As the news circulates, already the vows by social conservatives not to eat there again (for awhile, at least) are circulating online. Memo to the Chick-fil-A PR team: Bro, know your brand.

It’s not as if the charities to which they’d been donating were known for inflammatory politics either. They weren’t kicking in to the Westboro Baptist Church, they were contributing to — wait for it — the Salvation Army and the Fellowship of Christian Athletes. In fact, the company had already stopped donating to other groups that lobbied against gay rights years ago, back in 2012 when the owner’s belief in traditional marriage became a cultural flashpoint. They were already partially woke before today.

But you know how wokeness is. Anything less than 100 percent doesn’t count.

Solution: No more cash for the Salvation Army and the FCE. Faith-based groups will still be in the mix for Chick-fil-A’s charitable giving, but it sounds like they’ll be vetting the recipients more closely going forward to make sure that their social views are the Correct ones.

“There’s no question we know that, as we go into new markets, we need to be clear about who we are,” Chick-fil-A President and Chief Operating Officer Tim Tassopoulos said in an interview with Bisnow. “There are lots of articles and newscasts about Chick-fil-A, and we thought we needed to be clear about our message.”…

The new giving structure moves away from the multiyear commitments Chick-fil-A had with the Salvation Army and the FCA and focuses on annual grants, which Tassopoulos said will be reviewed and assessed each year. Future partners could include faith-based and non-faith-based charities, but the company said none of the organizations have anti-LGBT positions

But after years of “taking it on the chin,” as a Chick-fil-A executive told Bisnow, the latest round of headlines was impossible to ignore. This time, it was impeding the company’s growth.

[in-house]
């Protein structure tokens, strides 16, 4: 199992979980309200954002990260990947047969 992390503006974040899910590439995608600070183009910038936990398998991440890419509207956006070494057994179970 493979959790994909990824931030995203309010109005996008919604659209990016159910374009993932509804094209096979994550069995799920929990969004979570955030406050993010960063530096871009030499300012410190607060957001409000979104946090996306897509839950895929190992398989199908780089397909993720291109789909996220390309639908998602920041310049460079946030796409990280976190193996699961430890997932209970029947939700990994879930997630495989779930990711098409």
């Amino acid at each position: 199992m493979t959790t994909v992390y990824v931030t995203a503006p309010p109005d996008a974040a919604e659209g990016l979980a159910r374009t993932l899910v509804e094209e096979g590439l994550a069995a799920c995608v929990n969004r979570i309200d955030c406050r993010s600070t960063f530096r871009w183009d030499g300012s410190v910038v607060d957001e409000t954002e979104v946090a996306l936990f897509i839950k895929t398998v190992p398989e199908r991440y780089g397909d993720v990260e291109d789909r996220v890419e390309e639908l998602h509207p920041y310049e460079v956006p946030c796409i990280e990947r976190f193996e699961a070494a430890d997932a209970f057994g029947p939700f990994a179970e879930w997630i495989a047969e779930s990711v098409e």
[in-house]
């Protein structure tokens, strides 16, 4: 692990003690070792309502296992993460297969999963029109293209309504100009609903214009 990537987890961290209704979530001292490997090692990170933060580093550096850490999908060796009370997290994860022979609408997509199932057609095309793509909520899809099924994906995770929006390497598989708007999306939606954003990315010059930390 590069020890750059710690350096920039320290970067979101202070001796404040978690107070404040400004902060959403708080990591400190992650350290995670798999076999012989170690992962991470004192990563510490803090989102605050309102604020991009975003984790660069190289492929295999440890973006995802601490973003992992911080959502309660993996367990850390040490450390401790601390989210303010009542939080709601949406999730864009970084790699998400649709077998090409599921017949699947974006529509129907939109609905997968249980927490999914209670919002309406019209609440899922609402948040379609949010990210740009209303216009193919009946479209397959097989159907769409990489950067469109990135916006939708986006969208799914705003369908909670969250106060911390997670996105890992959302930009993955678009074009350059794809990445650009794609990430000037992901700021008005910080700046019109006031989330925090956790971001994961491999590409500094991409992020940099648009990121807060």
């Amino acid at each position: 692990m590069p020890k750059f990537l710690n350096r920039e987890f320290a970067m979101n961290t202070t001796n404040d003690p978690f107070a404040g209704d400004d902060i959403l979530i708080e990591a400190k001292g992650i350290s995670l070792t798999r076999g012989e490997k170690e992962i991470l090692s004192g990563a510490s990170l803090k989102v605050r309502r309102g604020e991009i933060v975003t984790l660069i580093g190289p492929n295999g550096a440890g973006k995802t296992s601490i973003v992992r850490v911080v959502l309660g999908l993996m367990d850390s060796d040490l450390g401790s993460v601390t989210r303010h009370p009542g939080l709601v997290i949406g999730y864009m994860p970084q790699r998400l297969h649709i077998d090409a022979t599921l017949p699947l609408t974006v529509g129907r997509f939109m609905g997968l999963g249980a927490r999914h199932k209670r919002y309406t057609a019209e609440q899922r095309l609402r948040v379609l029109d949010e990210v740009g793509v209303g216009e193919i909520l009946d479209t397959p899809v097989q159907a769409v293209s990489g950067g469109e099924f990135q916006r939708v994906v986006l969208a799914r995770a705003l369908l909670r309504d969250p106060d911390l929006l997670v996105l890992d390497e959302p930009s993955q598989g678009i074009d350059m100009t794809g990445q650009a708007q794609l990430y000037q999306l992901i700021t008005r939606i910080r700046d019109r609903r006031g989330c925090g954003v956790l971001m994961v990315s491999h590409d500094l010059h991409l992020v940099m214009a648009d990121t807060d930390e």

[C]ompany leaders … felt a new message was needed — especially in foreign markets, where the most prominent brand exposure to Chick-fil-A are headlines about its support for organizations with anti-LGBT stances.

They’re not pulling their punches there. Supporting anti-gay-marriage Christian groups was hurting their bottom line, especially abroad, so those groups will no longer receive Chick-fil-A’s money. Simple as that.

These people do realize that they’re practically the official fast food of right-wing America thanks to the left’s endless culture-war assault on them, right? To turn around and surrender after all this time seems baffling. Look how far they’ve gotten by sticking to their guns: Not only are they now the third biggest fast food chain in the United States, behind only the twin behemoths of McDonald’s and Starbucks, this summer they topped the charts for the fourth year in a row in the American Customer Satisfaction Index’s ranking of fast food restaurants. In a post-Obergefell world, the red/blue battle over Chick-fil-A often felt like a distant memory. Chick-fil-A (mostly) stuck to its guns but gays got the right to marry anyway and everyone went back to eating their chicken.

But it wasn’t a distant memory for everyone. The struggle towards total wokeness is never over, which is why Chick-fil-A continues to find itself unwelcome at certain domestic airports and in certain foreign countries. It’s a stubborn pocket of resistance in the LGBT culture war otherwise won resoundingly by the left, and so the left is going to continue to bomb it occasionally — or was, until today.

Meanwhile, Chick-fil-A has been receiving a different type of pressure on its bottom line by the runaway success of the Popeyes chicken sandwich, a cultural craze so insane that stories about people getting violent while they wait in long lines for it are still appearing months after the buzz peaked. In August the WSJ wrote about a chicken sandwich “arms race” among the top chains inspired by Popeyes’ success. Disengaging entirely from LGBT politics in its charitable giving may be Chick-fil-A’s way of staying competitive in that arms race. Now they’re free-ish to keep pace with Popeyes and KFC in expanding their presence abroad.

Now that the chain has lost its halo on the right, are we all finally free to admit that it’s … just not that great? It’s perfectly fine, and I can’t say that the Popeyes sandwich is better since I haven’t tried it yet. But I’ve always been baffled by the mystique of Chick-fil-A apart from its status as a conservative holdout in the culture clash over gay rights. And I like some fast food. Wendy’s? Definitely. Sonic? Yes, please. McDonald’s? You may scoff at how basic it is, but those fries are America’s greatest cultural legacy. There’s nothing wrong with CFA in a pinch, but if you’re up for fast food and have options, why would that be your first choice? For some righties, maybe it won’t be anymore.